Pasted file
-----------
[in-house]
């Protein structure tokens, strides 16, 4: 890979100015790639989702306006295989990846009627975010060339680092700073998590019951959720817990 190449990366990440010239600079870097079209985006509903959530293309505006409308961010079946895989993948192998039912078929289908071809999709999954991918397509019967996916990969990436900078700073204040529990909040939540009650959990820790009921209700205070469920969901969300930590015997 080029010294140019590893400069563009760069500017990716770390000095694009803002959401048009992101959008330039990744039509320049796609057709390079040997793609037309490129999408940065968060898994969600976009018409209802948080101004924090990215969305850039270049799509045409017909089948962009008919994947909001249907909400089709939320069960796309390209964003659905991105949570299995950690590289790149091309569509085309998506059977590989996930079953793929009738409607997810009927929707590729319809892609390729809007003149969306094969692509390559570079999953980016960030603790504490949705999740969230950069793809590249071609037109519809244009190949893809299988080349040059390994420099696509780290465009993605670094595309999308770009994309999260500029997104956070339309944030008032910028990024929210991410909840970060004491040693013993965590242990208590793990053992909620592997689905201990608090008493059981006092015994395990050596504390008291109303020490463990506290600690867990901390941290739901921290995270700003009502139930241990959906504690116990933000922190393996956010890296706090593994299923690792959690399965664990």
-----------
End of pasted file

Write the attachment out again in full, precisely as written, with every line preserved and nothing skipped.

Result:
[in-house]
């Protein structure tokens, strides 16, 4: 890979100015790639989702306006295989990846009627975010060339680092700073998590019951959720817990 190449990366990440010239600079870097079209985006509903959530293309505006409308961010079946895989993948192998039912078929289908071809999709999954991918397509019967996916990969990436900078700073204040529990909040939540009650959990820790009921209700205070469920969901969300930590015997 080029010294140019590893400069563009760069500017990716770390000095694009803002959401048009992101959008330039990744039509320049796609057709390079040997793609037309490129999408940065968060898994969600976009018409209802948080101004924090990215969305850039270049799509045409017909089948962009008919994947909001249907909400089709939320069960796309390209964003659905991105949570299995950690590289790149091309569509085309998506059977590989996930079953793929009738409607997810009927929707590729319809892609390729809007003149969306094969692509390559570079999953980016960030603790504490949705999740969230950069793809590249071609037109519809244009190949893809299988080349040059390994420099696509780290465009993605670094595309999308770009994309999260500029997104956070339309944030008032910028990024929210991410909840970060004491040693013993965590242990208590793990053992909620592997689905201990608090008493059981006092015994395990050596504390008291109303020490463990506290600690867990901390941290739901921290995270700003009502139930241990959906504690116990933000922190393996956010890296706090593994299923690792959690399965664990």